As a Health Sciences student, you are expected to find and use high-quality literature. You'll need to use a range of different sources and demonstrate your ability to find good results in order to impress your tutors and to develop your skills for evidence-based practice.
This page shows you the best resources to use. See the Tutorials and guides tab for help in planning and developing a search strategy.
During the Coronavirus outbreak various institutions are providing free resources and advice. Here are some examples:
Books are a great place to start your research. They contain useful summaries about what's happening in your field and can help you to establish the key theories and background of your research. As well as books specifically covering your subject, the Library also holds lots of titles to help you develop your study skills.
Books contain references to other resources that you can explore for more in-depth information when you have understood the basics.
Use YorSearch, the Library catalogue. Some books will be available as e-books that you can access online from anywhere; look for the View Online link in YorSearch..
Each of your modules will have a reading list of suggested books - look for the Reading Lists link on each module site in the VLE.
Many of the books you need will be located in the Y section of the Library for Medicine and Nursing, although you may also need to look elsewhere.
|Y||Medicine and Nursing||Y 8.2||Obstetrics/midwifery|
|Y 0.72||Medical research||Y 8.4||Childbirth|
|Y 0.73||Nursing||Y 8.92||Paediatrics|
|Y 0.7301||Nursing theory/models||Y 8.97||Geriatrics|
|Y 0.730699||Nurse-patient relationship||B||Psychology|
|Y 0.7307||Nurse study and teaching||B 7.91||Psychoanalysis (Psychology)|
|Y 0.73072||Nurse research||B 7.933||Cognitive behavioural therapy|
|Y 0.7309||History of nursing||D||Social Sciences|
|Y 1||Human anatomy||D 0.18||Methodology|
|Y 2||Human physiology||DA 2.068||Health services management|
|Y 3||Health promotion||DA 2.0942||National Health Service|
|Y 4||Public health||DA 2.1||Medical sociology|
|Y 6||Medicine (incl nurse specialities)||DA 2.1064||Nursing ethics|
|Y 6.0019||Health psychology||DA 2.15||Maternity services|
|Y 6.025||Emergency care||DA 2.199||Care of the dying|
|Y 6.029||Palliative care||DA 2.2||Mental health services|
|Y 6.1||Cardiovascular disease||DA 2.3||Learning disability services|
|Y 6.2||Respiratory disease||DA 2.6||Services for the elderly|
|Y 6.89||Psychosis||G 0.19DA2||Health economics|
|Y 6.890231||Psychiatric nursing||G 5.8||Management|
|Y 6.89152||Group therapy||J 344.0414||Nursing law|
|Y 6.89156||Family therapy||S||Mathematics|
|Y 6.891653||Play therapy||SF 1.Y||Medical statistics|
|Y 6.994||Cancer care||Z 49.3||Infant feeding|
|Y 7.1||Wound care|
If you're a member of the Royal College of Nursing (RCN) or the Royal College of Midwives (RCM), you also have access to their full range of online resources. Find out more with the links below.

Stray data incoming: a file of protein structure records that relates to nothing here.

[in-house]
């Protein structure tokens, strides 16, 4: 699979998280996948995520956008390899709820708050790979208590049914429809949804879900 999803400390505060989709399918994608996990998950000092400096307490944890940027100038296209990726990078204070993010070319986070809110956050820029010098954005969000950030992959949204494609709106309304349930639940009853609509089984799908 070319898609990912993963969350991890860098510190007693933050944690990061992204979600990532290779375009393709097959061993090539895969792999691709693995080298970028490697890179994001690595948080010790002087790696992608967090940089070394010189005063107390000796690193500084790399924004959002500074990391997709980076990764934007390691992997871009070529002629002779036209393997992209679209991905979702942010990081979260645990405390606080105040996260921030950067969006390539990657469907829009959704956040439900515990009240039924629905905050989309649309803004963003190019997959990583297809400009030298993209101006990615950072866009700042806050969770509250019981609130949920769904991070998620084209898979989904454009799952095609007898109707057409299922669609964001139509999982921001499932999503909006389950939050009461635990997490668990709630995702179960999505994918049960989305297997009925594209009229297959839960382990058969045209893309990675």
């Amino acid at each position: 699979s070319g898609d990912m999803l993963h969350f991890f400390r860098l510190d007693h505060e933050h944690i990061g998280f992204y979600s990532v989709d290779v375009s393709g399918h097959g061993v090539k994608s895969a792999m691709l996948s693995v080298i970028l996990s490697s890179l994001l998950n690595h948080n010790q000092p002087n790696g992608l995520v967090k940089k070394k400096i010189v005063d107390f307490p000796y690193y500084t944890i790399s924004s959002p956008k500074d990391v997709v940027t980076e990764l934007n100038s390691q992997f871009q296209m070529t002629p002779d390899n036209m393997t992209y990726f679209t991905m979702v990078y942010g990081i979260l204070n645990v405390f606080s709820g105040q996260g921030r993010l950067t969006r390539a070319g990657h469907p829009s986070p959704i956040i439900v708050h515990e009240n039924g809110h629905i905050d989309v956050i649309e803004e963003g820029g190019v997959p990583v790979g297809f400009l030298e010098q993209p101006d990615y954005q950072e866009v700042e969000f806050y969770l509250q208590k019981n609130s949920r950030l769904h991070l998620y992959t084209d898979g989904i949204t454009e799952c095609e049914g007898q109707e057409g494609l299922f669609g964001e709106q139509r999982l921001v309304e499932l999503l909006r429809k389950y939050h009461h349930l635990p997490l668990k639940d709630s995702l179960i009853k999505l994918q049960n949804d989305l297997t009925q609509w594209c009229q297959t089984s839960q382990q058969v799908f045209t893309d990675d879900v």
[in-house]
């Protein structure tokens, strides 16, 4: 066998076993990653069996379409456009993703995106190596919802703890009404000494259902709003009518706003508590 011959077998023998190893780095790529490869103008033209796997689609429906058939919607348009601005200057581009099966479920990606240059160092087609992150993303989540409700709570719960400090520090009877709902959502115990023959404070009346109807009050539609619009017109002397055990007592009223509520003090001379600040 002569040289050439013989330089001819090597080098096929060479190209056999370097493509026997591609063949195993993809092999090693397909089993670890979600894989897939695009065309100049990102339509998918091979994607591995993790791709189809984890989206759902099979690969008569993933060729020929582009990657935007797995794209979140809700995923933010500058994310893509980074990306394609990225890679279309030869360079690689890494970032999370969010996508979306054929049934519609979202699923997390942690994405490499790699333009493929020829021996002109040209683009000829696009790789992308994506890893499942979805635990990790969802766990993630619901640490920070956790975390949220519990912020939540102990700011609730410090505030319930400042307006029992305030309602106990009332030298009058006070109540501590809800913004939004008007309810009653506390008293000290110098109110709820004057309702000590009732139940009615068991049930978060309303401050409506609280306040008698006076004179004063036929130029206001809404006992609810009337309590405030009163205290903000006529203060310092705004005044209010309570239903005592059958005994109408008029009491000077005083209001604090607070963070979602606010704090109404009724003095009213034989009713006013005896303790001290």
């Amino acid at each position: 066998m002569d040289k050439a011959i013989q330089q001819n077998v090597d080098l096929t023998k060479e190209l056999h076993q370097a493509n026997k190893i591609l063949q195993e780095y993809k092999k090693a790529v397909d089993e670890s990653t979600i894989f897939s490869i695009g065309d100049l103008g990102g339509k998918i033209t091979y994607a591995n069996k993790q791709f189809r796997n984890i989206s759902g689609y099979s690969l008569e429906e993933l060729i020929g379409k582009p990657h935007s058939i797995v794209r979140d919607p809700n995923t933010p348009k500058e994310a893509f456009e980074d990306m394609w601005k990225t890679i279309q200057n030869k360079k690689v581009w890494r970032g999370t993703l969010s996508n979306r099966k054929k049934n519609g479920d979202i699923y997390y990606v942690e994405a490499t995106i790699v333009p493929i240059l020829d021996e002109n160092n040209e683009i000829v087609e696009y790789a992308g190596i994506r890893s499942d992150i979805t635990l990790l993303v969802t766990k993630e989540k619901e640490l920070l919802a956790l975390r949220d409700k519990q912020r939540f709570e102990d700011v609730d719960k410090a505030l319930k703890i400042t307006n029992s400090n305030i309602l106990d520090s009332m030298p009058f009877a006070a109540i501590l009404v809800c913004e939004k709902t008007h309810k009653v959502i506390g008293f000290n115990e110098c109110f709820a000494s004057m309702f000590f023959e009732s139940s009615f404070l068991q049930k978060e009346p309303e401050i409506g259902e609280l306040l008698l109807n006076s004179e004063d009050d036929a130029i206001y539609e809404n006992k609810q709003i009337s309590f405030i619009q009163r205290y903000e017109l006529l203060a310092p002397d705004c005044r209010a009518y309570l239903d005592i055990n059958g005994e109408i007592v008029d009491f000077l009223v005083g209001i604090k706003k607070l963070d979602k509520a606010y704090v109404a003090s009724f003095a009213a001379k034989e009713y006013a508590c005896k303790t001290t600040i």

Journals, sometimes called periodicals, are collections of articles published regularly. Articles contain the most-up-to-date research content and often go into more depth than books. They are a fantastic source of criticism and discussion of issues in practice and research.
Some journals are more academic in focus and contain summaries of research; some are more focused on current professional issues that you might encounter in practice.
Some useful journals to read regularly are:
These are all freely available from the Library but you might also like to consider a personal subscription to important professional journals.
If you know the name of the journal you need, you can search for it in YorSearch. Most journals can be accessed online by logging in with your University username and password; look for the View Online link. Some will also be available in print in the Library.
It's important that you keep up-to-date with changes in health policy and governance.
NHS England provides publications, resources and statistics on the work of the NHS.
The Department of Health provides information on health care policy and consultations:
The World Health Organisation (WHO) provides information on global health issues.
Other organisations and charities carry out extensive research into health care policy and practice. Some examples are below.
To start a more detailed search for articles and other research evidence, you'll need to use online databases. These are collections of resources that allow you to search for articles from hundreds of different journals at the same time.
You'll also have access to databases in practice, so it's a good idea to get used to how they work and the kinds of evidence that are available.
You'll find our full range of databases through the E-resources Guide.
Box of Broadcasts (BoB) is an on demand TV and radio service for education. You can record and access an extensive archive from 65 free-to-air channels, create clips from programmes and compile playlists. See what you can discover today!
The Library provides access to a range of resources that can help you to develop skills for use in practice.
These resources, that provide step-by-step instructions and suggestions for further reading are a good starting point:
The BNF is also available in print in the Library; find the latest edition through YorSearch.
When you're out in practice, you'll need access to the best evidence very quickly. Clinical guidelines from the National Institute for Health and Care Excellence (NICE) provide condensed summaries to guide your decision making in specific clinical areas.
You can search for guidelines and other useful documents using NICE Evidence Search.
There's also an app available on Apple and Android devices. Search for NICE guidelines from the App Store or Google Play.